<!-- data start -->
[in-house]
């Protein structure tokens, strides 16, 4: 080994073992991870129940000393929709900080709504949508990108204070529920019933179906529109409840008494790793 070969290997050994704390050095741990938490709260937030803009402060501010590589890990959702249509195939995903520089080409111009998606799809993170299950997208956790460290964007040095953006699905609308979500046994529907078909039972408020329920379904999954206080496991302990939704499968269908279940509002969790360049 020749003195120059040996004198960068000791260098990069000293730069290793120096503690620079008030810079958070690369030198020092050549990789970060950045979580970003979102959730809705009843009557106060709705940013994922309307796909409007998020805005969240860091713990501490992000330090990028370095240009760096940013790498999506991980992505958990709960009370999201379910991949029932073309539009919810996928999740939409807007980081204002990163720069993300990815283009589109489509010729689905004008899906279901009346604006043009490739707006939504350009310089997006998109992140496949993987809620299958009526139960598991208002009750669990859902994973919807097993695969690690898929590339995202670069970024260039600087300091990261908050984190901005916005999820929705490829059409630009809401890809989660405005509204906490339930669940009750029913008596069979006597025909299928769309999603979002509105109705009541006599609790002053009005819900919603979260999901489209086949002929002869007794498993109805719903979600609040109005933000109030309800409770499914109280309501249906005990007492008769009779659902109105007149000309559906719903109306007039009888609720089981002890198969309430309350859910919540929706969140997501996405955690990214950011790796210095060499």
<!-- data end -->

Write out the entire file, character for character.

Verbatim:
[in-house]
């Protein structure tokens, strides 16, 4: 080994073992991870129940000393929709900080709504949508990108204070529920019933179906529109409840008494790793 070969290997050994704390050095741990938490709260937030803009402060501010590589890990959702249509195939995903520089080409111009998606799809993170299950997208956790460290964007040095953006699905609308979500046994529907078909039972408020329920379904999954206080496991302990939704499968269908279940509002969790360049 020749003195120059040996004198960068000791260098990069000293730069290793120096503690620079008030810079958070690369030198020092050549990789970060950045979580970003979102959730809705009843009557106060709705940013994922309307796909409007998020805005969240860091713990501490992000330090990028370095240009760096940013790498999506991980992505958990709960009370999201379910991949029932073309539009919810996928999740939409807007980081204002990163720069993300990815283009589109489509010729689905004008899906279901009346604006043009490739707006939504350009310089997006998109992140496949993987809620299958009526139960598991208002009750669990859902994973919807097993695969690690898929590339995202670069970024260039600087300091990261908050984190901005916005999820929705490829059409630009809401890809989660405005509204906490339930669940009750029913008596069979006597025909299928769309999603979002509105109705009541006599609790002053009005819900919603979260999901489209086949002929002869007794498993109805719903979600609040109005933000109030309800409770499914109280309501249906005990007492008769009779659902109105007149000309559906719903109306007039009888609720089981002890198969309430309350859910919540929706969140997501996405955690990214950011790796210095060499």